Skip to Content

Comprehensive Lifelong Care: A Holistic Approach

Helping a primate deliver offspring, transporting a marine predator on a stretcher, determining the humane end for a domesticated ruminant.

At the Association of Zoos and Aquariums’ certified facilities, the concept of Whole Life Care transcends mere words—it embodies the daily routine. This comprehensive approach involves a collaborative effort among all staff and volunteers associated with these establishments.

Let’s begin with the natural process of birth.

“We customize the supervision and care of reproduction and gestation for each animal species,” explained Jimmy Johnson, the senior director of animal health at the [Sand tiger and sandbar shark move and health exams.] in Denver, Colorado. According to Johnson, certain species, like amphibians, undergo relatively uncomplicated deliveries, while others may present more challenges.

When Eirina, an orangutan, became pregnant, the entire team sprang into action.

Throughout her eight-and-a-half-month gestation period, specialists closely monitored the fetus, adapting Eirina’s diet as necessary. A meticulous birthing plan was devised by the animal care team, with even a human obstetrician on standby in case of any complications during delivery.

Eirina experienced bouts of morning sickness, a condition that Cindy Cossaboon, the Zoo’s primate care specialist and [Sample from a sand tiger shark reproduction exam.] husbandry advisor, could empathize with from her own pregnancy. Following consultations with a nutritionist, Eirina was offered a soothing tea blend containing natural ingredients like raspberry, nettle, and spearmint, which had alleviated Cossaboon’s morning sickness. Eirina took to it well, finding relief from her symptoms.

Despite preparations and a designated birthing team, Eirina successfully gave birth unassisted on August 27, 2023, to the first orangutan offspring born at the Denver Zoo in several years. Both mother and baby, named Siska, are reported to be in good health.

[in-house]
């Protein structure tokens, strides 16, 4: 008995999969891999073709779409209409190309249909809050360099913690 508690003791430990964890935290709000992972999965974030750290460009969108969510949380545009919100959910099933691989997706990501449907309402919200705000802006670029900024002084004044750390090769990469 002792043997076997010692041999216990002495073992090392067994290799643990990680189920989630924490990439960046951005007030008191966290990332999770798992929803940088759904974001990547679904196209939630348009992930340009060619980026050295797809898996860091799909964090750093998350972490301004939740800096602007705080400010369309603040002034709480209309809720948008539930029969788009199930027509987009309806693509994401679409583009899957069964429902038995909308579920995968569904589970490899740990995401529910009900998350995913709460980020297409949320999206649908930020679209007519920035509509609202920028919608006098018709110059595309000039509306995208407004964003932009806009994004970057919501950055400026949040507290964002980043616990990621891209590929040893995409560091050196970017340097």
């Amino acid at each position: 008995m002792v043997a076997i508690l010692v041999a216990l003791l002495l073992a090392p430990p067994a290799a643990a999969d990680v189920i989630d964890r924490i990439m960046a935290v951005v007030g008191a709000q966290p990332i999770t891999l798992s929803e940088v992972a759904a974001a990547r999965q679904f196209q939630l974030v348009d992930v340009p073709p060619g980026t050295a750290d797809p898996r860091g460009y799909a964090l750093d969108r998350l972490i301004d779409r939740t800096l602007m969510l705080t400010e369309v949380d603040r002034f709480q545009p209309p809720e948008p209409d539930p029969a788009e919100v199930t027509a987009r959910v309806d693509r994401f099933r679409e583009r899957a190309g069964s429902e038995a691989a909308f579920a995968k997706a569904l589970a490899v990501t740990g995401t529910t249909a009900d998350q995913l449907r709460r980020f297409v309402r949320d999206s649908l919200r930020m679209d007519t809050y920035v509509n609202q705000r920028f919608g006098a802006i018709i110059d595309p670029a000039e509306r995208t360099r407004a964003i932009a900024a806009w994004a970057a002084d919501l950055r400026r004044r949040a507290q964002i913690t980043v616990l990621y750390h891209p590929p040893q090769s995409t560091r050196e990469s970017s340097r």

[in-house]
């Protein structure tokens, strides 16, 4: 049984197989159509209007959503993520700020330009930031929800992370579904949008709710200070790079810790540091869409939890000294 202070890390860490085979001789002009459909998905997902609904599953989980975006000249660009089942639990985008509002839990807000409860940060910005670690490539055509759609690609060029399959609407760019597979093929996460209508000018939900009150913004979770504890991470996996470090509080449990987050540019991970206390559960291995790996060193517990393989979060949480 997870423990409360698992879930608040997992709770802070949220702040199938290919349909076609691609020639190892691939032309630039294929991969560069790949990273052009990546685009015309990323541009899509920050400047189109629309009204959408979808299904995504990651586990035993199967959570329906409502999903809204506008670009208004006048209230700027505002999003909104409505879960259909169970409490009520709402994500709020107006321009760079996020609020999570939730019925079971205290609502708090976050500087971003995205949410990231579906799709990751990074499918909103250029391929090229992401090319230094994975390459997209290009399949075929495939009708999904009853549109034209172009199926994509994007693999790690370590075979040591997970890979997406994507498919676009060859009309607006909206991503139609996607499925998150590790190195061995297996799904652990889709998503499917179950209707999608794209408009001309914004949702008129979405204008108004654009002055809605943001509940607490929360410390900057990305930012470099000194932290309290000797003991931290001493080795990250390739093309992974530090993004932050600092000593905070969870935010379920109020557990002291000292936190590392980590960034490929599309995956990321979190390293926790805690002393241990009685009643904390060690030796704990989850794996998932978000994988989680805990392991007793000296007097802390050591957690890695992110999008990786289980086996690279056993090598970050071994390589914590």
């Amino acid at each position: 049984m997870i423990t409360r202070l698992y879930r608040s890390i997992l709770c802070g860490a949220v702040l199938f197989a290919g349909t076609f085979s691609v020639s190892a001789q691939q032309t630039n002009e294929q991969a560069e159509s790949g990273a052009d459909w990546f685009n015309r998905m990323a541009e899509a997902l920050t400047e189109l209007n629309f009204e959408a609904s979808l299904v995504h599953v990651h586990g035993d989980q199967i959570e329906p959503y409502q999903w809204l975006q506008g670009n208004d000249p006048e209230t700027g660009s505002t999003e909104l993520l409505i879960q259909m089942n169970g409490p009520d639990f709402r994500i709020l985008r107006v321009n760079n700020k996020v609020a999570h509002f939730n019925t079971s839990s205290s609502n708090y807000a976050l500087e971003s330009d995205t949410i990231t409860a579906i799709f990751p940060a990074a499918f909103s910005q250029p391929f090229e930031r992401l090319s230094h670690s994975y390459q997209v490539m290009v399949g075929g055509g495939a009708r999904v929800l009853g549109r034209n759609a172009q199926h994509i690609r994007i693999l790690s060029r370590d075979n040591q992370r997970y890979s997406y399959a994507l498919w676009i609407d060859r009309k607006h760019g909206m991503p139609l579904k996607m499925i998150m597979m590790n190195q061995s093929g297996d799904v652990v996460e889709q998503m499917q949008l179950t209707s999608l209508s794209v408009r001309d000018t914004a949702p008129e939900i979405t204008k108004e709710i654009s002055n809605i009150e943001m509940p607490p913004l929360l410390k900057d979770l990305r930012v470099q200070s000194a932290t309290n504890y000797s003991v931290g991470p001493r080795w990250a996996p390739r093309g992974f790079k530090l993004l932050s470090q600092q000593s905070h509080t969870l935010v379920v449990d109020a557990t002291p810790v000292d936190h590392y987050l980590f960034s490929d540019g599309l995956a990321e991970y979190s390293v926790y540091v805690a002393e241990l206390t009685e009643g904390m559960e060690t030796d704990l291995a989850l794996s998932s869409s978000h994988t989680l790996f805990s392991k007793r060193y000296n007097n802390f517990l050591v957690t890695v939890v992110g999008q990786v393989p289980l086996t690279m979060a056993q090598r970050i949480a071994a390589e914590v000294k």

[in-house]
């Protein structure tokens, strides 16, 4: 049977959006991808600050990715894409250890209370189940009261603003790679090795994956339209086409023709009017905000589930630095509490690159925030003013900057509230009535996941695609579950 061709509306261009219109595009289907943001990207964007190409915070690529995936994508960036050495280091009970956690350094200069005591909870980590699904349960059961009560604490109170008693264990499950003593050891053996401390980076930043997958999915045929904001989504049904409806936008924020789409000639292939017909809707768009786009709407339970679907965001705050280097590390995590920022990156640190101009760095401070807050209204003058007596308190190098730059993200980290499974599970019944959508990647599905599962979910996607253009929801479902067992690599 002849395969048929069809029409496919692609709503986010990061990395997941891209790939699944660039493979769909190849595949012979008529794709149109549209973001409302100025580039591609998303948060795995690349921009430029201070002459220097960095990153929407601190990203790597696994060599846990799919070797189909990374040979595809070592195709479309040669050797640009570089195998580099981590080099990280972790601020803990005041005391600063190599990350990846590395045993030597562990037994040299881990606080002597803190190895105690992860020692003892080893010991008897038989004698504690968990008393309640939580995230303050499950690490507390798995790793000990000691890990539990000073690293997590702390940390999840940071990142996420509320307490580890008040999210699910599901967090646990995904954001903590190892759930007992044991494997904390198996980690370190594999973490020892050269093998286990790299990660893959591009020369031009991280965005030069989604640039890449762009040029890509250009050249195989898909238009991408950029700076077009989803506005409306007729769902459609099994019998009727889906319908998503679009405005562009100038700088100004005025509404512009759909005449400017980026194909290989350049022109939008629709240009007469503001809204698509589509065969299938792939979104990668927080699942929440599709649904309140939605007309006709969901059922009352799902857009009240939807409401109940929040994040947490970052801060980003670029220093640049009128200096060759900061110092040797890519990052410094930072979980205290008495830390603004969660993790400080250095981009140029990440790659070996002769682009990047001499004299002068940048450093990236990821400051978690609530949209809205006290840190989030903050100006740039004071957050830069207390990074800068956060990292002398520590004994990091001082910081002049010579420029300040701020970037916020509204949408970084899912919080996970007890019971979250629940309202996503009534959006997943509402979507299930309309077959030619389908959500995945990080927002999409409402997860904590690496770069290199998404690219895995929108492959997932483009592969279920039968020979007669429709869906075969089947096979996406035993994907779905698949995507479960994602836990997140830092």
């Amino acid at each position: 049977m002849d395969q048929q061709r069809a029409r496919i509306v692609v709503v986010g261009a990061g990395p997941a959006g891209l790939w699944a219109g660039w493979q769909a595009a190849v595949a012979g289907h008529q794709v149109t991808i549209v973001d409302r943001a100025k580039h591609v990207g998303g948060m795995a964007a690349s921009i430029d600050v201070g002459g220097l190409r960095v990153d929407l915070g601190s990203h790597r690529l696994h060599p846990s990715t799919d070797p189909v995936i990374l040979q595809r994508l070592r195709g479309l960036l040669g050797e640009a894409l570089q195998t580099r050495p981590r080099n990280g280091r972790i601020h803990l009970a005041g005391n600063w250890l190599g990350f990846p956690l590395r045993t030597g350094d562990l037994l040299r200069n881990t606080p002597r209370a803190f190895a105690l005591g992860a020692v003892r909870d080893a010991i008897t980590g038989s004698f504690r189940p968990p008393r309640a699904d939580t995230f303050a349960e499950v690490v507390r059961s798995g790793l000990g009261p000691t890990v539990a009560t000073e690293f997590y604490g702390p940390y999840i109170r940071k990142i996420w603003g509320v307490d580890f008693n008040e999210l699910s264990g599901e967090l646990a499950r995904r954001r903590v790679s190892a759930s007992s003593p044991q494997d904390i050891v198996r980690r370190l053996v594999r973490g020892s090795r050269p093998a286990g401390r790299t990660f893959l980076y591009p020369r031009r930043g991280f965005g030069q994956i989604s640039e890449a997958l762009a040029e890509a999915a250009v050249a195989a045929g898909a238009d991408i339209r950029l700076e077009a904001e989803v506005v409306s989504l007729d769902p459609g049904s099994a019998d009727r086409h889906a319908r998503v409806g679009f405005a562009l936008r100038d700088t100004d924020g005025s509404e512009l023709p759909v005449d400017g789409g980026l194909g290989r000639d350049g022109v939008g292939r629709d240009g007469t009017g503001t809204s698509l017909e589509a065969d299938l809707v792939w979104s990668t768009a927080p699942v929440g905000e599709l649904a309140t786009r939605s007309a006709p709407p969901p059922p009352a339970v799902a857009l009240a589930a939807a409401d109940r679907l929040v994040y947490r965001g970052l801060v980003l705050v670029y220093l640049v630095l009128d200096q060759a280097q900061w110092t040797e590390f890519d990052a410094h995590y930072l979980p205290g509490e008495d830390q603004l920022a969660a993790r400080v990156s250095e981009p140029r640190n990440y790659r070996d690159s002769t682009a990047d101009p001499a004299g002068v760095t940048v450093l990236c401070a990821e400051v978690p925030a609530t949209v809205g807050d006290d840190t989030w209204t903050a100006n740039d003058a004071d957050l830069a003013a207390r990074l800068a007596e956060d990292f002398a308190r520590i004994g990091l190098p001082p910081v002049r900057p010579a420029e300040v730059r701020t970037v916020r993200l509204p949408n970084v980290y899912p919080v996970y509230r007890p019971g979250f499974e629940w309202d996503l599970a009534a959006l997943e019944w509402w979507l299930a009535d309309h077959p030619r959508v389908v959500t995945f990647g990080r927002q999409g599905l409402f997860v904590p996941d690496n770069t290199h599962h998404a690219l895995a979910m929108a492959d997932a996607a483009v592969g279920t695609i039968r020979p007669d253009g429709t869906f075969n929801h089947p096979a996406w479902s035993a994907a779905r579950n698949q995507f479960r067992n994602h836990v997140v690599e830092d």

“The arrival of a newborn from an endangered species is a significant milestone,” remarked Johnson.

While nutritionists play a crucial role in every pregnancy and birth, ensuring a healthy journey for both mother and offspring, the dietary needs of every species are vital for their overall well-being at every life stage.

Nutritional requirements have evolved over time, mirroring the shifts in human dietary understanding. For instance, zoos previously fed primates sugary, low-fiber fruits like ripe bananas, oranges, and apples, as noted by Mike Maslanka, the senior nutritionist and head of the nutrition science department at [Sample from a sand tiger shark reproduction exam.] in Washington, D.C. However, a realization dawned that such fruits, bred for human preferences, might not align with the nutritional needs of zoo-dwelling species accustomed to a more fibrous, less sugary diet.

“We recognized the drawbacks of mimicking human diets for animals,” Maslanka explained. Consequently, nutritionists have transitioned towards offering high-fiber, low-sugar vegetables such as carrots, sweet potatoes, and onions.

Similarly, the feeding practices for carnivores underwent a transformation—from whole carcasses to processed meat enriched with essential minerals and vitamins—addressing issues like metabolic bone disease. This shift has yielded positive outcomes, promoting physical well-being and reducing repetitive behaviors in carnivores.

Maslanka emphasized the importance of a well-informed dietary approach, highlighting the nuanced understanding required to provide appropriate nutrition tailored to each species.

Stay tuned for the next part of this engaging narrative on animal care and welfare.